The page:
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Journal Article


Buchwald HJ, Weingärtner WE, Spraul CW, Wagner P, Lang GK. Ophthalmologe 1999; 96(8): 529-533.

Vernacular Title

Contusio nervi optici nach geringgradigem stumpfen Bulbustrauma. Ein Fallbericht


Universitäts-Augenklinik Ulm.


(Copyright © 1999, Holtzbrinck Springer Nature Publishing Group)






INTRODUCTION: Isolated trauma of the optic nerve usually occurs in association with blunt skull trauma involving fractures of the skull and optic canal, but rarely occurs from blunt ocular trauma. CASE REPORT: A 7-year old boy fell and struck his left eye against a toy antenna. The initial examination revealed a visual acuity of 0.2 and slight edema of the optic nerve head. Perimetry revealed a defect in the superior and nasal visual fields. CT and MRI scans of the orbit were normal. Nine months after the injury, vision had improved to 1.0. On examination, optic nerve atrophy had developed and perimetry continued to display a defect in the superior visual fields. DISCUSSION: The mechanism of optic nerve damage secondary to trauma can be classified as primary or secondary. Primary damage occurs as a result of external forces at the moment of trauma, e.g., rupture of nerve fibers or of capillary vessels. Secondary damage may not be present initially, but may occur later on and results from compromised blood supply to the optic nerve, e.g., following edema or angiospasm. In our patient, it is not clear whether the damage was primary or secondary. CONCLUSION: Damage to the optic nerve can be caused by blunt skull trauma and, rarely, also by blunt ocular trauma. This fact is of importance when considering legal and reimbursement issues.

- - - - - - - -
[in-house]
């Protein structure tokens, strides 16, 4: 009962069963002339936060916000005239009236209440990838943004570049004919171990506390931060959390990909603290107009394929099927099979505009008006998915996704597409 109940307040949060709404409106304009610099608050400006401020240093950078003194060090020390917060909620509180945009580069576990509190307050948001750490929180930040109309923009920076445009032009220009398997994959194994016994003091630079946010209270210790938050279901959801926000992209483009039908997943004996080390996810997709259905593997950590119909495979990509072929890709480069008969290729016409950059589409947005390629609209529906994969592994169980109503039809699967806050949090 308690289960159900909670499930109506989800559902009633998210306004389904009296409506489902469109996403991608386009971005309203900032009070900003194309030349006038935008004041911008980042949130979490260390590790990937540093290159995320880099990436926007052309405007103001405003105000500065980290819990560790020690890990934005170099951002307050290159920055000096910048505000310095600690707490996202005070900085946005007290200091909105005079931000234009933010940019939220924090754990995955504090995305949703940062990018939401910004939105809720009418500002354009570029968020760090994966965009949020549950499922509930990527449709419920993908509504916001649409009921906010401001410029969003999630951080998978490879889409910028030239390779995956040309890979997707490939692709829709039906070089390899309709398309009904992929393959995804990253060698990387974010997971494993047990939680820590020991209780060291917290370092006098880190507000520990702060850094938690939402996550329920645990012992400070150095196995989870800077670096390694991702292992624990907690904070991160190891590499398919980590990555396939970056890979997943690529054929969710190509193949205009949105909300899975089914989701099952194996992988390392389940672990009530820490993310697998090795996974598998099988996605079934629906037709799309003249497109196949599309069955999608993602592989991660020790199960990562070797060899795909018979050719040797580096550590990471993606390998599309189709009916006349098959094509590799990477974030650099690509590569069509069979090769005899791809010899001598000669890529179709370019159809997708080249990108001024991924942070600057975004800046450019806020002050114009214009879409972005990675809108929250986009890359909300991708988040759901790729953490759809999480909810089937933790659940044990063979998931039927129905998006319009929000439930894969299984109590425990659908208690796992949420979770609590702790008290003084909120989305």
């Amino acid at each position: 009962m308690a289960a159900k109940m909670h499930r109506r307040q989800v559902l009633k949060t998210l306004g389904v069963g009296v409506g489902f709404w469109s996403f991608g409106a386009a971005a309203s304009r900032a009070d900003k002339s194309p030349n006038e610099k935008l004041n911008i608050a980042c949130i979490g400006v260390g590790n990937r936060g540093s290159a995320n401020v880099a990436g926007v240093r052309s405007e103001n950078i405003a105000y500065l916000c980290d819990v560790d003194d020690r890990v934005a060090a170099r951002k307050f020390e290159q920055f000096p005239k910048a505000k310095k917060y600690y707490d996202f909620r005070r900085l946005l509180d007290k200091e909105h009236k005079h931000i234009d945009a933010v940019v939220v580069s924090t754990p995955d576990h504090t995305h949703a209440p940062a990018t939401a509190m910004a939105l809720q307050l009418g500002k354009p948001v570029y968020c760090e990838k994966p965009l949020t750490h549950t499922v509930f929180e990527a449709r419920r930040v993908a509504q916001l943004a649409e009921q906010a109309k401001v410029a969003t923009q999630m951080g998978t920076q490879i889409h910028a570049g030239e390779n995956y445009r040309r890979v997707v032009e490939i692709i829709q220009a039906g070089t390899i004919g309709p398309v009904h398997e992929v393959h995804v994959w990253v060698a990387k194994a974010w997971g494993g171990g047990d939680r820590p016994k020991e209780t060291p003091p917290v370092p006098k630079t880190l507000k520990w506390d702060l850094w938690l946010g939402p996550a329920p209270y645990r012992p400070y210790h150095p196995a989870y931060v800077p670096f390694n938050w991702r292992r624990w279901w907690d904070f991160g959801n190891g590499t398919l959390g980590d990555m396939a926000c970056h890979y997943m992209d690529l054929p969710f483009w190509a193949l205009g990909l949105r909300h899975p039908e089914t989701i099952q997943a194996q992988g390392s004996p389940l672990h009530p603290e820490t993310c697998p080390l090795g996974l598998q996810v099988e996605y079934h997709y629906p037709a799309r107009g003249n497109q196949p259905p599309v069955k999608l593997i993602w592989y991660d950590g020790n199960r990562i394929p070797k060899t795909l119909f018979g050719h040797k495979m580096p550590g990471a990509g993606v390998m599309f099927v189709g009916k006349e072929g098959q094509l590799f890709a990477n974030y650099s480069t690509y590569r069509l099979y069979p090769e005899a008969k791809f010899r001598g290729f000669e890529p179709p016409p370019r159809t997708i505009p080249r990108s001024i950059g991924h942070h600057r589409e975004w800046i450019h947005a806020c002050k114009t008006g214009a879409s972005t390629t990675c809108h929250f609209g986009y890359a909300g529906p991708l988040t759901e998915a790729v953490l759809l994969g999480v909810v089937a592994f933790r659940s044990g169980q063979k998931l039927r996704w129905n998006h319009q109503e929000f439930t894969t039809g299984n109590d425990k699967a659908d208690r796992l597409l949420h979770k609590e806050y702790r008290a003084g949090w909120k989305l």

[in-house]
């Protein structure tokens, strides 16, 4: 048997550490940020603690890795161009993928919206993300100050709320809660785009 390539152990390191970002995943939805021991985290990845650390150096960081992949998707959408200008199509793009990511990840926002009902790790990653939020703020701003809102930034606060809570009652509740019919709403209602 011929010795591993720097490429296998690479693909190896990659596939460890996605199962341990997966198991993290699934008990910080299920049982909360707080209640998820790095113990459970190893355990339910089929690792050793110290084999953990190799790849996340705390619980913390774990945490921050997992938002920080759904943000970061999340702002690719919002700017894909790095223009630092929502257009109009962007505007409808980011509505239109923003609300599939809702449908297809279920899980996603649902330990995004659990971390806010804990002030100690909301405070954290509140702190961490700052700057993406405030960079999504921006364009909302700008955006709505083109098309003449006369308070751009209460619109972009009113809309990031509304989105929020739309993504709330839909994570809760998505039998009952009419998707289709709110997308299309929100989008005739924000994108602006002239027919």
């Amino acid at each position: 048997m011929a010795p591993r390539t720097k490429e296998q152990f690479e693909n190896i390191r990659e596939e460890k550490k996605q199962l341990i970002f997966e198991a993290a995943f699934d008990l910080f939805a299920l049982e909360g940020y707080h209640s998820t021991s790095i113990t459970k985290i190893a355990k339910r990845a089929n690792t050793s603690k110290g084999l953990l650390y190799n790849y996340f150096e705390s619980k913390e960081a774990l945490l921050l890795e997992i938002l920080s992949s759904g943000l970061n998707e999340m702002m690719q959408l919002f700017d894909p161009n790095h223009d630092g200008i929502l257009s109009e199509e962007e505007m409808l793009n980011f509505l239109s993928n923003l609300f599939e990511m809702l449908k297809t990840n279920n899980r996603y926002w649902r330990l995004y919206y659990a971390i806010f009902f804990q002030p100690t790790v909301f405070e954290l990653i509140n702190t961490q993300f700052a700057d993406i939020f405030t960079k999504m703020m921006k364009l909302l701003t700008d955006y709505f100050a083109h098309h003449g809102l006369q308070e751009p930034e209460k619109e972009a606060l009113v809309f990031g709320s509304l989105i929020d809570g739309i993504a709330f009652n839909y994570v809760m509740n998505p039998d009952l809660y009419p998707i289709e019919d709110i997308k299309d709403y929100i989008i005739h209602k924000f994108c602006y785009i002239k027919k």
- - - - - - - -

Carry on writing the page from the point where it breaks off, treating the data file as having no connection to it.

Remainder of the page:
Language: de


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